How is Climate Change Impacting YOUR State?
We know you’ve heard about climate change — increasing temperatures, rising sea levels, and melting glaciers — but bear in mind that these are global averages and changes are not uniform in every community. What do we mean? Sea level is expected to rise at least five feet in south Florida by 2050, but, at the same time, it’s falling along the southern coast of Alaska. Confusing? Absolutely. To help you better prioritize your preparation for climate impacts, the National Oceanic and Atmospheric Administration released state climate summaries. Click on YOUR state to learn what future climate you should be preparing for now.
As the Climate Changes, Risks to Human Health Will Accelerate, White House Warns
From frequent natural disasters to worsening air quality, climate change is bound to impact human health. On April 4, the White House released a new report detailing just what these impacts will be and how severely we will be affected. The report serves as a reminder of just how close to home the risks of climate change can be and how important it is to curb the effects while we can.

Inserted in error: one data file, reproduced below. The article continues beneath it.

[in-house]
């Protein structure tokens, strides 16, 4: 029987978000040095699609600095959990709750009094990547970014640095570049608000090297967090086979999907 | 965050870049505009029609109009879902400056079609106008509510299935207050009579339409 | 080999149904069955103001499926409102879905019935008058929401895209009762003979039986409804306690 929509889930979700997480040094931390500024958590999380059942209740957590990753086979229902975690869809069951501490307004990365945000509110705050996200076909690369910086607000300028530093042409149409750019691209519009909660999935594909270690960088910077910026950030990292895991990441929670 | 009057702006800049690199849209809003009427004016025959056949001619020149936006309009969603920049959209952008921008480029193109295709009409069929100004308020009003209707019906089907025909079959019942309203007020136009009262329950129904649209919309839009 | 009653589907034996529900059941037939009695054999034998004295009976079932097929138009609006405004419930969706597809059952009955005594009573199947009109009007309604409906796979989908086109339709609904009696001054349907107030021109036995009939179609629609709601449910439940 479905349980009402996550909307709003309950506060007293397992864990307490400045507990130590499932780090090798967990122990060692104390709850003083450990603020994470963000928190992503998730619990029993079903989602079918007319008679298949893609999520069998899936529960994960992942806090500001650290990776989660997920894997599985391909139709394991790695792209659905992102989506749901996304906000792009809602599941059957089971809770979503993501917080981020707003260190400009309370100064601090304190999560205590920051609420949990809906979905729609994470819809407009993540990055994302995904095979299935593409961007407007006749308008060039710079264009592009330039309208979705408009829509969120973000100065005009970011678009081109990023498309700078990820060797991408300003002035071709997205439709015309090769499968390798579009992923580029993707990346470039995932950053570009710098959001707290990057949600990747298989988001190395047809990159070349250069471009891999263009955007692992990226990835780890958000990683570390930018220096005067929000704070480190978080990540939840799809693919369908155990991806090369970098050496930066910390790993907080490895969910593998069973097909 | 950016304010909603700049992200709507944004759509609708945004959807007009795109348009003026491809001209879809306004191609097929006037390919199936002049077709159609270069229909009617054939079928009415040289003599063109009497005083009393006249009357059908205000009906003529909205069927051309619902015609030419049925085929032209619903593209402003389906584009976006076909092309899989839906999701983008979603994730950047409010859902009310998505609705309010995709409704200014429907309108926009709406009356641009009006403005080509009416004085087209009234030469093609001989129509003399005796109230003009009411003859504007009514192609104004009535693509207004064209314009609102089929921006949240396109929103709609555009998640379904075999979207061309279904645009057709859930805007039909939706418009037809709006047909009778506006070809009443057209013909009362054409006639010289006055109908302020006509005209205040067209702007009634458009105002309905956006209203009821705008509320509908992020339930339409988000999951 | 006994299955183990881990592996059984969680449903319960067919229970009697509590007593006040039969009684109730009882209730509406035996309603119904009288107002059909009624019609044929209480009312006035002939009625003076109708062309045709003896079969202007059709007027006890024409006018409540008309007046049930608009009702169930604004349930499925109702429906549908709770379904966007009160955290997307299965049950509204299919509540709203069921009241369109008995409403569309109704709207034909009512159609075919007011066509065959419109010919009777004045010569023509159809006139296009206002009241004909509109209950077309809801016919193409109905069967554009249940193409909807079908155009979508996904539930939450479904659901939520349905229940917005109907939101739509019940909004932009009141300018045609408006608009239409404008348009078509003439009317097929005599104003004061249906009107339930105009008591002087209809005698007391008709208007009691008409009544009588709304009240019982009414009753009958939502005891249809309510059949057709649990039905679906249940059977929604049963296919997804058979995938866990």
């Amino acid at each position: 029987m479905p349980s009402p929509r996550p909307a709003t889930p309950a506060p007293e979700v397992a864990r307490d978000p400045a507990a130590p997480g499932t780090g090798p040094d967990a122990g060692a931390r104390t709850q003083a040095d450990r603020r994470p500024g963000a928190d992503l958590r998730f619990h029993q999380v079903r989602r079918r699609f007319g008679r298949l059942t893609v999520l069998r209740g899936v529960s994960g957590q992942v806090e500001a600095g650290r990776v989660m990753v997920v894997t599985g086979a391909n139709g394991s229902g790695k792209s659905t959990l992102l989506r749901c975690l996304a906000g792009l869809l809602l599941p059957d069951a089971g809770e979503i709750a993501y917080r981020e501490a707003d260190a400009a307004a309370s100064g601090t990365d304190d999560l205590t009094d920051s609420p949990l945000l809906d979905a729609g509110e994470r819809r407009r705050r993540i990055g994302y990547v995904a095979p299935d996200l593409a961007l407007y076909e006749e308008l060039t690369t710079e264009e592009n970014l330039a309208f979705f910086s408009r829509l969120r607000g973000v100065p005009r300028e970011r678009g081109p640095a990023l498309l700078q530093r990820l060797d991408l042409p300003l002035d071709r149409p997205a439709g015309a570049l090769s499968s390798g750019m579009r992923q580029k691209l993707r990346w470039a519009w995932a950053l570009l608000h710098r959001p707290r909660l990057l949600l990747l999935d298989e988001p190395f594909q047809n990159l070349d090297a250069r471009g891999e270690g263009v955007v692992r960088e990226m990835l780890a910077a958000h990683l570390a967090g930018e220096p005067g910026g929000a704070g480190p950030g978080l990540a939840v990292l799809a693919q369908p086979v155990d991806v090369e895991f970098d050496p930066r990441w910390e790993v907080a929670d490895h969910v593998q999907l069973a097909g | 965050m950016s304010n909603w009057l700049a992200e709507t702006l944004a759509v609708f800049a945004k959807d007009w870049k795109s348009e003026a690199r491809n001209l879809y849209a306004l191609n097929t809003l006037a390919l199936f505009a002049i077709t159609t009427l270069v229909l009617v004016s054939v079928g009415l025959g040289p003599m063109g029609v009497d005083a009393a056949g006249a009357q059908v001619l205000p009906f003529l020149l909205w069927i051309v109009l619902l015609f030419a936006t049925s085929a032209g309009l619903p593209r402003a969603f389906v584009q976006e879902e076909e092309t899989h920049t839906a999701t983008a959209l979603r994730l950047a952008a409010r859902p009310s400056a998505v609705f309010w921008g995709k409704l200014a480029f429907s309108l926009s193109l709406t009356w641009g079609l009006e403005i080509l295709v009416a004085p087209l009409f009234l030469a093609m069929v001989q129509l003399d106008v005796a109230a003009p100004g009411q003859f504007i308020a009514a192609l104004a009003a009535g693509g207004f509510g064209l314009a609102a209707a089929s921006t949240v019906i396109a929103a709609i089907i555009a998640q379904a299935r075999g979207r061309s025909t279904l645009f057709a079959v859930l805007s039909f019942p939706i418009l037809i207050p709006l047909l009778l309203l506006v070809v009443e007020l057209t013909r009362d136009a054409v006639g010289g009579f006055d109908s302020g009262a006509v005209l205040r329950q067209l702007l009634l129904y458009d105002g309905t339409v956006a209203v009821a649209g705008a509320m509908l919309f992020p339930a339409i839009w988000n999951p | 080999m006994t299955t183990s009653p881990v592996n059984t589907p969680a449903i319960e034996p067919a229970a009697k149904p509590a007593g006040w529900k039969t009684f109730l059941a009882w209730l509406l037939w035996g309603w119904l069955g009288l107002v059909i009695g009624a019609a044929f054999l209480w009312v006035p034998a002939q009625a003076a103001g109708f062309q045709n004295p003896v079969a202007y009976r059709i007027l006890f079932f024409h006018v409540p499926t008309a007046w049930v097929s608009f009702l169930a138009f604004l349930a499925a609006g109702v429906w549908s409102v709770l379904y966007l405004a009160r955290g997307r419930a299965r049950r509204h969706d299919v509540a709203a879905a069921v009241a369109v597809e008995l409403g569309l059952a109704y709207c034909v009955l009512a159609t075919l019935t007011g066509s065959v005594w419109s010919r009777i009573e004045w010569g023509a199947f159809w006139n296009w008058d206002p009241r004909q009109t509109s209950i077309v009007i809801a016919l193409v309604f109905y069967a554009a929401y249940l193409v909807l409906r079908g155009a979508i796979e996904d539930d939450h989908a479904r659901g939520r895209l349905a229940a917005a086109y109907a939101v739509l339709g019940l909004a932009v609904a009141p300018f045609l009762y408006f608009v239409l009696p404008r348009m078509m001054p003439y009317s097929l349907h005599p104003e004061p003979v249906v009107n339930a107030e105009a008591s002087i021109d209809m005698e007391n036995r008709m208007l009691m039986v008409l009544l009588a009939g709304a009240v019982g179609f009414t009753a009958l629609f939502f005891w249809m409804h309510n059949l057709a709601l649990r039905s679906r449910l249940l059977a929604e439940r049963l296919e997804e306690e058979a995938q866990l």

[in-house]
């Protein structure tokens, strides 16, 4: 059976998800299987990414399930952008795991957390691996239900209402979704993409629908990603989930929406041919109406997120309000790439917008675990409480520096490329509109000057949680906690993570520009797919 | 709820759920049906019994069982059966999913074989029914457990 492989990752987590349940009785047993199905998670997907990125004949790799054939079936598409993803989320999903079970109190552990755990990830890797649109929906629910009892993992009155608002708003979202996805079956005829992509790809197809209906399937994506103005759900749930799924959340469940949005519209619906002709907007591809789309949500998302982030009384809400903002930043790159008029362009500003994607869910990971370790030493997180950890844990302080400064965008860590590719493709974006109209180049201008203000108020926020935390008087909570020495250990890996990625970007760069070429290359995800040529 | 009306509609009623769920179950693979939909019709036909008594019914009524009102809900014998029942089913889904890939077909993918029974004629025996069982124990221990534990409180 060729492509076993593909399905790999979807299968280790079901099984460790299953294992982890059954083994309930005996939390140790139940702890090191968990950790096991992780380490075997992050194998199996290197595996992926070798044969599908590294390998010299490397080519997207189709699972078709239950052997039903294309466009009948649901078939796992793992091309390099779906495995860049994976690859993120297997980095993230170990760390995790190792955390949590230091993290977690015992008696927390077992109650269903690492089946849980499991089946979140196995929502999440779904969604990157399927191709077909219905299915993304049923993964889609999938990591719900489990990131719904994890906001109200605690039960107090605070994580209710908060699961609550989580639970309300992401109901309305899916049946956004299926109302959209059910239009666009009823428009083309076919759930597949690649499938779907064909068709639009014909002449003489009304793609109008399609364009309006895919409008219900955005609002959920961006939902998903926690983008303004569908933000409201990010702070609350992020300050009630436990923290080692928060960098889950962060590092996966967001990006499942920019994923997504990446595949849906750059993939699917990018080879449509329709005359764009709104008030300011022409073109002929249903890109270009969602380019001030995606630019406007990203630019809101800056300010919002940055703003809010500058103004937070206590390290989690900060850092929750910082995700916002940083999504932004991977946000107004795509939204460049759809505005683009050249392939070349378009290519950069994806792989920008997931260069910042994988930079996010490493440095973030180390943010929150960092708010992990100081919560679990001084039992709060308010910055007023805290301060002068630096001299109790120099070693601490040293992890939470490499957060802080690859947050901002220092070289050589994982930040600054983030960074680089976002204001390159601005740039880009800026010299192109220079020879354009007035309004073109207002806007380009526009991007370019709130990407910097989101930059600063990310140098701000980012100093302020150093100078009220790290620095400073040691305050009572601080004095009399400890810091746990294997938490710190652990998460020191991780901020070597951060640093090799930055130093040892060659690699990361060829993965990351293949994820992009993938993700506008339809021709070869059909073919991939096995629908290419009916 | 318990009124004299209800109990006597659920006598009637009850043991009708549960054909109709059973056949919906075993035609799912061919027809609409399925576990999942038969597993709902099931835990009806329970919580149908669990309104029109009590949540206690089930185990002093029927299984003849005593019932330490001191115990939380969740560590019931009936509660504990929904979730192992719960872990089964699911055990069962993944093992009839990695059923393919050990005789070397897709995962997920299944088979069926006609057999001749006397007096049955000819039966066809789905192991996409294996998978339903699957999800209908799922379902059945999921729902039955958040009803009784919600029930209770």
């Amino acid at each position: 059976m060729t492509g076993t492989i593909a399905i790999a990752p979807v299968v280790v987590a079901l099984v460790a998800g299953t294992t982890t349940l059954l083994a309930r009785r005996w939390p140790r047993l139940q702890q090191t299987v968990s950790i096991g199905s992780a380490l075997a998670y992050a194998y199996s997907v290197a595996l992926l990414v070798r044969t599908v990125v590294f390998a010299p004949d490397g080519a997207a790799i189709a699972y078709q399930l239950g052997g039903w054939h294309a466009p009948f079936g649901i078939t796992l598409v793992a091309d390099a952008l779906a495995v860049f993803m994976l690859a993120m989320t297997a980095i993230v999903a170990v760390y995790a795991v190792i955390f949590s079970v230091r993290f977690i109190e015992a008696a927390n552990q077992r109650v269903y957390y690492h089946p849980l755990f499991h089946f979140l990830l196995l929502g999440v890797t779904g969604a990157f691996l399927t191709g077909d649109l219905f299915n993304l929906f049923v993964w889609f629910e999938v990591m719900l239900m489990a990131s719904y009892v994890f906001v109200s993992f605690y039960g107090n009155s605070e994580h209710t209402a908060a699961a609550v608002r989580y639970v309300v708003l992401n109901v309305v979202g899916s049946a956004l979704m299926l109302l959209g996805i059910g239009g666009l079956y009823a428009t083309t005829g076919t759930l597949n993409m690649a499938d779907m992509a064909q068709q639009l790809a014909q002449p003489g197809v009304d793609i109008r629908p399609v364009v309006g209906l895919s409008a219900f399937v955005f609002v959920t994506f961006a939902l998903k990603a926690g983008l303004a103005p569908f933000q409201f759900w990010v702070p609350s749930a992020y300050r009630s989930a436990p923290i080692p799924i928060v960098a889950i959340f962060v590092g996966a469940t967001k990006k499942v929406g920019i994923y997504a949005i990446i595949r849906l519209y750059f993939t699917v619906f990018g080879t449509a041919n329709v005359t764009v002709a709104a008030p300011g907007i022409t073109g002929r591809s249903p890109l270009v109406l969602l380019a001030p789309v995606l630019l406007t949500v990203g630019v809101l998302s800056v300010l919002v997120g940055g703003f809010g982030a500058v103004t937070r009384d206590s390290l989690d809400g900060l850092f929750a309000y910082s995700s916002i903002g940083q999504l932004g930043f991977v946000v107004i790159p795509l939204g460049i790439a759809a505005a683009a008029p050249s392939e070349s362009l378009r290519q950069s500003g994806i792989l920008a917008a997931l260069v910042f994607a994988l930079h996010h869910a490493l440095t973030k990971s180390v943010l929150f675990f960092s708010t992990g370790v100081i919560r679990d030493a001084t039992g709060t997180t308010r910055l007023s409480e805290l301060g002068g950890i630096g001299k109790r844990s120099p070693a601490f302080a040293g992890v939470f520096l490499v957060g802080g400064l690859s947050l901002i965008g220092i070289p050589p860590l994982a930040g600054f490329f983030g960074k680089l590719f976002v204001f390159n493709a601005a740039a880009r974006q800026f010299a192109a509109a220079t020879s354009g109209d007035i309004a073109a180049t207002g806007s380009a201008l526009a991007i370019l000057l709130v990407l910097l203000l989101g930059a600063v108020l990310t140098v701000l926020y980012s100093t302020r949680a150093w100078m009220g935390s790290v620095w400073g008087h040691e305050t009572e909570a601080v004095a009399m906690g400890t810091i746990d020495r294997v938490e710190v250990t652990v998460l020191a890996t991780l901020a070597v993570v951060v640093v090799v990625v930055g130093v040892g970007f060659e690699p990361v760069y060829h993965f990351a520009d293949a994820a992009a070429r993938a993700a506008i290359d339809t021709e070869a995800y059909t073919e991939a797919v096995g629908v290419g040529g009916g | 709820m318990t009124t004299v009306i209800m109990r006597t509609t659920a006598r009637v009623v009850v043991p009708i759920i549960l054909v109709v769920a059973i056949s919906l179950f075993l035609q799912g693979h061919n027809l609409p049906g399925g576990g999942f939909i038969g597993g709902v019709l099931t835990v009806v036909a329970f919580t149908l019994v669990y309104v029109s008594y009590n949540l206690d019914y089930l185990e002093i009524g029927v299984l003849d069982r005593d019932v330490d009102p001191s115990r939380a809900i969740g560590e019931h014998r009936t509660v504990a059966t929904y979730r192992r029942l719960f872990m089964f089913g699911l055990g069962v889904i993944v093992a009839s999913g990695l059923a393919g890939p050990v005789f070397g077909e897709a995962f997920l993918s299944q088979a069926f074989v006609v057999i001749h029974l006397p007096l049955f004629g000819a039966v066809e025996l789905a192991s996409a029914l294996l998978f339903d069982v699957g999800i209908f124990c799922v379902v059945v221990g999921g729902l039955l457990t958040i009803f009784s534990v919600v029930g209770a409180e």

Warming up to Climate Change by Sean Cunningham
Warming Up to Climate Change
It’s here, it’s clear, get used to it
Better still, learn about it
Climate change and global warming are here. This double-barreled phenomenon has and will continue to have impacts on your everyday life - some good, some bad, some unpredictable. But climate change and global warming have indeed arrived.
Whether you are among those most likely to be affected - a climate scientist, environmentalist, public health worker, developer, insurance adjuster, ark builder or just your average man or woman on the street - you will be affected. In fact, you are realizing the impacts at this moment, never mind those your children will experience. But the process can sneak up on you. It’s like gaining those first few ounces that turn into pounds. So let’s be clear: this is not a call for future generations to be on the alert and see how these activities play out. Climate change and global warming are with us right now, and it is time for people to start learning about them and taking action. Temperatures are getting higher, storms are getting more severe in every season, and it is not your parents’ environment anymore.